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The Human Soul and the Afterlife
According to Bahá'í teachings, human nature is fundamentally spiritual. Although human beings exist on earth in physical bodies, the essential identity of each person is defined by an invisible, rational, and everlasting soul. The soul animates the body and distinguishes human beings from animals. It grows and develops through the individual's relationship with God, as mediated by His Messengers.
Cultivation of one's spiritual side has several benefits. First, the individual increasingly develops those innate qualities that lie at the foundation of human happiness and social progress. Such qualities include faith, courage, love, compassion, trustworthiness, and humility. As these qualities develop, society as a whole advances.
Another effect of spiritual development is alignment with God's will. This growing closer to God prepares the individual for the afterlife. The soul lives on after the body's death, embarking on a spiritual journey towards God through many "worlds," or planes, of existence. Progress on this journey, in traditional terms, is likened to "heaven." If the soul fails to develop, one remains distant from God. This condition of remoteness from God can in some sense be understood as "hell." Thus, heaven and hell are regarded not as literal places but descriptions of one's spiritual progress toward the light of God.
The soul does not die; it endures everlastingly. When the human body dies, the soul is freed from ties with the physical body and the surrounding physical world and begins its progress through the spiritual world. Bahá'ís understand the spiritual world to be a timeless and placeless extension of our own universe--not some physically remote or removed place.
Entry into the next life has the potential to bring great joy. Bahá'u'lláh likened death to the process of birth. He explains: "The world beyond is as different from this world as this world is different from that of the child while still in the womb of its mother."1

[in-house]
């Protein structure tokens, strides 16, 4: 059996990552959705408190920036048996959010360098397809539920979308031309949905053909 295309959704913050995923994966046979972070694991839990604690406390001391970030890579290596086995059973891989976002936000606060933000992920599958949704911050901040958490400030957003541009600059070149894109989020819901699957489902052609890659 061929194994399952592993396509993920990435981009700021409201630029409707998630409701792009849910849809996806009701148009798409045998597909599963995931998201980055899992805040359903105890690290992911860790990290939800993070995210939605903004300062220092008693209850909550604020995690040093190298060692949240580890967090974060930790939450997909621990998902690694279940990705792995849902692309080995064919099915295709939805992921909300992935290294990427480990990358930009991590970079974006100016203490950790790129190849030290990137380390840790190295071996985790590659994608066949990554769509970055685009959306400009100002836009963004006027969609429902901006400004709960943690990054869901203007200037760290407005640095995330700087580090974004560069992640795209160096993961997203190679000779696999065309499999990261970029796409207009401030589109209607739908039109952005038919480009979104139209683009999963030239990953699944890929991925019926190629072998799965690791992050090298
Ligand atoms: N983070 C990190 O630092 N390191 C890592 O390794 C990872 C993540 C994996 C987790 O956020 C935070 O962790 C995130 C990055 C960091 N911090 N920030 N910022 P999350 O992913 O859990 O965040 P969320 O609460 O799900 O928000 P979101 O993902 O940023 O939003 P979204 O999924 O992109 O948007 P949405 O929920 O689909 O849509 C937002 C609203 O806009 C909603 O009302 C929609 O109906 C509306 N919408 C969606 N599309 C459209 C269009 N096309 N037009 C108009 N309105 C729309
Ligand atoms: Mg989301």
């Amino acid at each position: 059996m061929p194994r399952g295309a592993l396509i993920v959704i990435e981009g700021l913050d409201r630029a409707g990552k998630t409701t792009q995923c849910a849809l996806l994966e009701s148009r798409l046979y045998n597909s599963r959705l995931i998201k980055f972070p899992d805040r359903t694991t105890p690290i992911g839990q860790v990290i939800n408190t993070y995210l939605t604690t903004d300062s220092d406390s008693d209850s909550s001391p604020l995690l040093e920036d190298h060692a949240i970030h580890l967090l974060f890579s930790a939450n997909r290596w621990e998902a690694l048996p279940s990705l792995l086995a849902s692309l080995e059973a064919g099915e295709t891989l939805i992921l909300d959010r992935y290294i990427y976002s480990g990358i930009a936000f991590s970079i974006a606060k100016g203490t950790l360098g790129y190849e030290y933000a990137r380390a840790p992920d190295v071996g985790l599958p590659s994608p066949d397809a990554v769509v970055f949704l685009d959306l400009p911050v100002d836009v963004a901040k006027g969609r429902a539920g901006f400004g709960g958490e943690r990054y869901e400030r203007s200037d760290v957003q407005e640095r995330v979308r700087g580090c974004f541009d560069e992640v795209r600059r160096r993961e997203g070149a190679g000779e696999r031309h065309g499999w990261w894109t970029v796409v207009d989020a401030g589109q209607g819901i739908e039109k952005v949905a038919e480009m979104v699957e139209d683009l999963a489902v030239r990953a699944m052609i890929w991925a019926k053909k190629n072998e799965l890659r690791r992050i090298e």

The analogy to the womb in many ways summarizes the Bahá'í view of earthly existence. Just as the womb constitutes an important place for a person's initial physical development, the physical world provides the matrix for the development of the individual soul. Accordingly, Bahá'ís view life as a sort of workshop, where one can develop and perfect those qualities which will be needed in the next life.
"Know thou, of a truth, that if the soul of man hath walked in the ways of God, it will, assuredly return and be gathered to the glory of the Beloved," Bahá'u'lláh wrote. "By the righteousness of God! It shall attain a station such as no pen can depict, or tongue can describe."2
Beyond this, the exact nature of the afterlife remains a mystery. "The nature of the soul after death can never be described,"3 Bahá'u'lláh writes.
- Bahá'u'lláh, Gleanings from the Writings of Bahá'u'lláh, (Wilmette: Bahá'í Publishing Trust, 1976), p. 157.
- Ibid., p. 161.
- Ibid., p. 156.
* Adapted from Bahá'í Topics, an information resource produced by the Bahá'í International Community.